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‘Personal Use’ Of Your Hawaii Vacation Rental – Tax Considerations

Waikiki seen from Magic Island
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— In today’s sharing economy with the popularity of Airbnb and VRBO, many are considering owning Hawaii real estate as a vacation getaway that pays for itself by renting it out.

If you are new to condotel investing and short-term vacation renting, then first start with our Guide to Condotels and Short-Term Vacation Renting.

See related article: Waikiki’s Condotel Reality – Cash Flow vs Lifestyle.

Condotels offer a unique dual benefit:  a) maximum short-term vacation rental income, and b) maximum flexibility to enjoy it as your personal vacation getaway.

But be aware of the tax consequences when you mix an investment property with ‘personal use.’ The IRS considers your property either a ‘personal-use property’ or an ‘investment property,’ depending on the actual use of your property. And that affects the number of tax deductions you might be able to claim.

Let’s assume you bought a Waikiki condo or a Waikiki condotel. Here is how your tax benefits change for different uses:

1) Personal-use property – for your enjoyment

This is either a 2nd home or your vacation home and not an investment rental property. Personal enjoyment extends to you, your family members and friends.

For your personal-use property, the IRS allows only some limited deductions, e.g.: mortgage interest, property taxes, and mortgage points. – Restrictions apply. These limited expenses get itemized on Schedule A. Depreciation, maintenance, and repairs may not be deducted on your tax return.

See related article: Real Estate – Tax Benefits Guide

Btw, the IRS allows you to rent your ‘personal-use property’ for a short period of up to 14 days without reporting the rental income! Could it be fun to Airbnb rent your principal residence for 14 days while you are vacationing somewhere else?

2) Investment property – for the business of making money

The IRS treats owning investment rental properties as a business and allows a multitude of generous tax deductions. Deductions could include depreciation, mortgage interest, property taxes, HOA fees, utilities, insurance, marketing/advertising, maintenance, repairs, cleaning, management fees, etc.

Investment property expenses get reported on Schedule E and can offset the rental income. The total tax deductions could even exceed the rental income and generate a loss on paper. This ‘paper loss’ could reduce your overall tax liability! – This is where real estate investors like to operate and flourish.

See related article: Wealth Creation With Real Estate

But you need to make sure you don’t inadvertently lose your tax deductions when you use the property for some of your personal enjoyment.
Your investment property must pass two tests! Otherwise, the IRS considers your ‘investment property’ a ‘personal-use property’ and disqualifies many of the tax deductions.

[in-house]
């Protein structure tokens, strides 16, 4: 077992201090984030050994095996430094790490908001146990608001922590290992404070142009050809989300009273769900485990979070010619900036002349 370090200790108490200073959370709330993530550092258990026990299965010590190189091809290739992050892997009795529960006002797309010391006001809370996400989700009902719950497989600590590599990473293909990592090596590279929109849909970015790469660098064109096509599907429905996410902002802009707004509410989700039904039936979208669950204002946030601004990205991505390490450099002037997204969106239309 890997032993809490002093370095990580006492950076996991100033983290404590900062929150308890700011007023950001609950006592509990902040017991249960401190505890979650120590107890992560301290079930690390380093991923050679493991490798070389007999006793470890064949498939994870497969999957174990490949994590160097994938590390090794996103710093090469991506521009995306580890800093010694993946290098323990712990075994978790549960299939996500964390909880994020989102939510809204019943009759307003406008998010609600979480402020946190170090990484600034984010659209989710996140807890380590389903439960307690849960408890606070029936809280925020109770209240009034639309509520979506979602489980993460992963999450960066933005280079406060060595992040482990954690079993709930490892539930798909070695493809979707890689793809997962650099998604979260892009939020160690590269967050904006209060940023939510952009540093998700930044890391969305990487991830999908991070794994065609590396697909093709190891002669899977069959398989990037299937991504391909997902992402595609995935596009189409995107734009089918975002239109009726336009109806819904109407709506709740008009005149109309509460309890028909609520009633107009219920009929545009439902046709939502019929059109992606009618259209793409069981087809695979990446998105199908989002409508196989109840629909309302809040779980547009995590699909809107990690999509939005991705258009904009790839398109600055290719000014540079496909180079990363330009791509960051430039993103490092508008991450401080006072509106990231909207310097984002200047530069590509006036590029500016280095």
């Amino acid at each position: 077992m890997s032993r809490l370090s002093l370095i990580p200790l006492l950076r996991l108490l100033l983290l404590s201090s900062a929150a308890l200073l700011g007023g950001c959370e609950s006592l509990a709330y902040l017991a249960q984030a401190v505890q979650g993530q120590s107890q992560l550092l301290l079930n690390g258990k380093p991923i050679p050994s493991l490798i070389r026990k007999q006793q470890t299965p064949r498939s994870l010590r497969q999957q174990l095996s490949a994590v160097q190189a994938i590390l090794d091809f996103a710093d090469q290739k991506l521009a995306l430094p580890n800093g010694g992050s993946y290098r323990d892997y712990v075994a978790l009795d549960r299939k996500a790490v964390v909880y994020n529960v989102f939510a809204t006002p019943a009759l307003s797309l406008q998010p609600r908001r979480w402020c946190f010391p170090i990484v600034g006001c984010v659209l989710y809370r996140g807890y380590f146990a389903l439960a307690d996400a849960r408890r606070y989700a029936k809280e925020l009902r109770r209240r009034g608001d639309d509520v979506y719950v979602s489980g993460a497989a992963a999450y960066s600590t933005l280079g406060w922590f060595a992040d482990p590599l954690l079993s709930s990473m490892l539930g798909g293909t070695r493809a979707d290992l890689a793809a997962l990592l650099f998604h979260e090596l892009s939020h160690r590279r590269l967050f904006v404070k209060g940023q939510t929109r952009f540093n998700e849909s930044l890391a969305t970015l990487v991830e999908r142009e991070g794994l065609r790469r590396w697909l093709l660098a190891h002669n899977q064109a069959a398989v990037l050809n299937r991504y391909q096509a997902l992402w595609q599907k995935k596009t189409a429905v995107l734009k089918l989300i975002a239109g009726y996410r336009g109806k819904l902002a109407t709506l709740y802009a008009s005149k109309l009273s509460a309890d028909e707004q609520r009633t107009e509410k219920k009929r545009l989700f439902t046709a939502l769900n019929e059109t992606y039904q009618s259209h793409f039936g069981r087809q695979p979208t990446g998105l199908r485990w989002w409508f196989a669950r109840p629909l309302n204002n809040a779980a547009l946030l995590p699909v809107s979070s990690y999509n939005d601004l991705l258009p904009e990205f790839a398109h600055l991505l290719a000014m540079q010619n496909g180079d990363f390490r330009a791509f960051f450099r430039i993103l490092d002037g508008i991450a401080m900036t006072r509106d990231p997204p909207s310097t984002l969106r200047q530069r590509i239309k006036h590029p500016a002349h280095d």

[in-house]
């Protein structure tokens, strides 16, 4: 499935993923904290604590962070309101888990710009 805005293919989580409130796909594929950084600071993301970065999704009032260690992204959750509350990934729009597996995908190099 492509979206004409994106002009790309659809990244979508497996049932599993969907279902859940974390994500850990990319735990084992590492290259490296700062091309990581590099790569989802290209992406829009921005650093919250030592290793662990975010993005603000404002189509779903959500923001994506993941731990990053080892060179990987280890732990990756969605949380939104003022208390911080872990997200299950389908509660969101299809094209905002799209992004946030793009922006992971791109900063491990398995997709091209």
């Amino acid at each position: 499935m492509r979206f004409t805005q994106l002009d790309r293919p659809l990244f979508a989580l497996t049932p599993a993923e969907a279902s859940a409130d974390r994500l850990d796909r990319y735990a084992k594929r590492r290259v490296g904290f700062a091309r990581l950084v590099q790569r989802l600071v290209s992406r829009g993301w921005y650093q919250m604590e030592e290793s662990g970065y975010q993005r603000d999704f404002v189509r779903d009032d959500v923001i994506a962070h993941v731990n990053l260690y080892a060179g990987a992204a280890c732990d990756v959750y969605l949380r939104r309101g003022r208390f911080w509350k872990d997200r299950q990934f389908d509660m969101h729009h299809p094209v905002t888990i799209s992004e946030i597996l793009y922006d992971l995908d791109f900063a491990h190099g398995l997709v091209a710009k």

Test 1:    — Personal use of the investment property cannot exceed 14 days, or 10% of the number of days rented at fair market rent, whichever is greater. Personal-use days are days when you, your family and or friends use the property unless they pay fair market rent!

Test 2:    — You must rent at fair market rent. Any ‘good tenant discount’ and or ‘family & friends discount’ cannot be greater than 20% of the fair market rent. 20% discount is the borderline danger zone. That’s why tax advisors typically recommend it is better you don’t discount beyond 10%. You should document fair market rent values in case you get audited.

See related article: Buying A Home For Your Kids! – Renting To Relatives

Applying both tests will clarify where you stand. It is best to decide on keeping your property within either of these two categories. ‘Personal use property’ deductions get itemized on Schedule A and ‘investment property’ gets reported on Schedule E.

What happens when you or your family and friends use your property for more than 14 days or 10% of the days the property is rented at fair market rent?

You will then need to proportionately allocate the mortgage interest and property taxes between ‘personal use’ on Schedule A and ‘rental use’ on Schedule E.

For any ‘personal use’ days, none of the rental expenses can be deducted. Any remaining rental expenses may be used to offset the rental income but can no longer generate a loss on Schedule E.

Splitting your property expenses on both Schedule A and Schedule E could also increase your chances to trigger an IRS audit! – No fun.

Conclusion:

Know the rules on how the IRS differentiates between a ‘personal use property’ versus an ‘investment property.’ Don’t blow it. You don’t want to be caught by surprise and lose all your tax deductions while your rental income is all taxable. Be clear on your personal-use days and always charge adequate fair market rent.

You must also file and pay the appropriate tax (GET/TAT) on your Hawaii rental income. Late fees and interest accrue quickly and there is no statute of limitation for GET/TAT audits.

See related article: GET & TAT – the easiest way to file and pay.

— With all tax matters, always check with your favorite qualified tax professional.


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‘Personal Use’ Of Your Hawaii Vacation Rental – Tax Considerations was last modified: October 19th, 2018 by George Krischke
George Krischke
Principal Broker (R) Hawaii Living See my other articles
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